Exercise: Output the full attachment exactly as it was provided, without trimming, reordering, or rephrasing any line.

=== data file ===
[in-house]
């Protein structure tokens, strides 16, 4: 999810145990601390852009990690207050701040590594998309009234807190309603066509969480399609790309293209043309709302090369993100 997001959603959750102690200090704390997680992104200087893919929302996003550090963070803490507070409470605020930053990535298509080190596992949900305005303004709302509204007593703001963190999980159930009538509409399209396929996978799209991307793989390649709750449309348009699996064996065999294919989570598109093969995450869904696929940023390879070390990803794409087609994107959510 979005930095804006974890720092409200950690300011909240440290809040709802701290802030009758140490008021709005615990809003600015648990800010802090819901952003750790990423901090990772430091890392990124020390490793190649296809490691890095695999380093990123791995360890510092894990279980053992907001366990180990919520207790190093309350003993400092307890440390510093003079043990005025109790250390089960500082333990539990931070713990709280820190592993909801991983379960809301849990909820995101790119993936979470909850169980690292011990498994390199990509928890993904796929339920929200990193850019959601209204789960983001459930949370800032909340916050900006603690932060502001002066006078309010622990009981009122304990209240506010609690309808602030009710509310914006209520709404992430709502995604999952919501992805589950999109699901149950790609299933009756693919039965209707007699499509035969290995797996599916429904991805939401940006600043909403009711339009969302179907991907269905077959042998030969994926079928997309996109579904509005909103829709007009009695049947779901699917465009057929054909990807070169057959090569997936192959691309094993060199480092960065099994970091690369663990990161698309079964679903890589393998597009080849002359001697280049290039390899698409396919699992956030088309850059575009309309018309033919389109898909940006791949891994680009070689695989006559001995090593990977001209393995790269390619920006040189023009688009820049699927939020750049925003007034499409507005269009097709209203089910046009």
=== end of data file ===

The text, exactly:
[in-house]
């Protein structure tokens, strides 16, 4: 999810145990601390852009990690207050701040590594998309009234807190309603066509969480399609790309293209043309709302090369993100 997001959603959750102690200090704390997680992104200087893919929302996003550090963070803490507070409470605020930053990535298509080190596992949900305005303004709302509204007593703001963190999980159930009538509409399209396929996978799209991307793989390649709750449309348009699996064996065999294919989570598109093969995450869904696929940023390879070390990803794409087609994107959510 979005930095804006974890720092409200950690300011909240440290809040709802701290802030009758140490008021709005615990809003600015648990800010802090819901952003750790990423901090990772430091890392990124020390490793190649296809490691890095695999380093990123791995360890510092894990279980053992907001366990180990919520207790190093309350003993400092307890440390510093003079043990005025109790250390089960500082333990539990931070713990709280820190592993909801991983379960809301849990909820995101790119993936979470909850169980690292011990498994390199990509928890993904796929339920929200990193850019959601209204789960983001459930949370800032909340916050900006603690932060502001002066006078309010622990009981009122304990209240506010609690309808602030009710509310914006209520709404992430709502995604999952919501992805589950999109699901149950790609299933009756693919039965209707007699499509035969290995797996599916429904991805939401940006600043909403009711339009969302179907991907269905077959042998030969994926079928997309996109579904509005909103829709007009009695049947779901699917465009057929054909990807070169057959090569997936192959691309094993060199480092960065099994970091690369663990990161698309079964679903890589393998597009080849002359001697280049290039390899698409396919699992956030088309850059575009309309018309033919389109898909940006791949891994680009070689695989006559001995090593990977001209393995790269390619920006040189023009688009820049699927939020750049925003007034499409507005269009097709209203089910046009």